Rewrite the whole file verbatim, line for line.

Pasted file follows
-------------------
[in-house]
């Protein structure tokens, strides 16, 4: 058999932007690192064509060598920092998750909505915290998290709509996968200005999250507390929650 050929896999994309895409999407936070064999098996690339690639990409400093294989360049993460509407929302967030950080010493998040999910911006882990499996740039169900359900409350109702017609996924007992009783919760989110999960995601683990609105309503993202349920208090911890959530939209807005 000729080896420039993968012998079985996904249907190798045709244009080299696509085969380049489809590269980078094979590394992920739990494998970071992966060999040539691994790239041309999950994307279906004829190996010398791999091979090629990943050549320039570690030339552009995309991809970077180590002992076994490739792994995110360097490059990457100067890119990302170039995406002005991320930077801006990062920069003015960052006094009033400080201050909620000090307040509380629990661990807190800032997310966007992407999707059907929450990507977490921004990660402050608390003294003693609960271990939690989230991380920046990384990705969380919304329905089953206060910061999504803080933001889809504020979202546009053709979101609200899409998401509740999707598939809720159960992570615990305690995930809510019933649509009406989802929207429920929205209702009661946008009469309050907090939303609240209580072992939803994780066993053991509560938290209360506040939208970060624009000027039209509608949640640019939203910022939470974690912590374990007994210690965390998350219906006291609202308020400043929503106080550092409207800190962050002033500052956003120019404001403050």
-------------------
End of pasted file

[in-house]
């Protein structure tokens, strides 16, 4: 058999932007690192064509060598920092998750909505915290998290709509996968200005999250507390929650 050929896999994309895409999407936070064999098996690339690639990409400093294989360049993460509407929302967030950080010493998040999910911006882990499996740039169900359900409350109702017609996924007992009783919760989110999960995601683990609105309503993202349920208090911890959530939209807005 000729080896420039993968012998079985996904249907190798045709244009080299696509085969380049489809590269980078094979590394992920739990494998970071992966060999040539691994790239041309999950994307279906004829190996010398791999091979090629990943050549320039570690030339552009995309991809970077180590002992076994490739792994995110360097490059990457100067890119990302170039995406002005991320930077801006990062920069003015960052006094009033400080201050909620000090307040509380629990661990807190800032997310966007992407999707059907929450990507977490921004990660402050608390003294003693609960271990939690989230991380920046990384990705969380919304329905089953206060910061999504803080933001889809504020979202546009053709979101609200899409998401509740999707598939809720159960992570615990305690995930809510019933649509009406989802929207429920929205209702009661946008009469309050907090939303609240209580072992939803994780066993053991509560938290209360506040939208970060624009000027039209509608949640640019939203910022939470974690912590374990007994210690965390998350219906006291609202308020400043929503106080550092409207800190962050002033500052956003120019404001403050």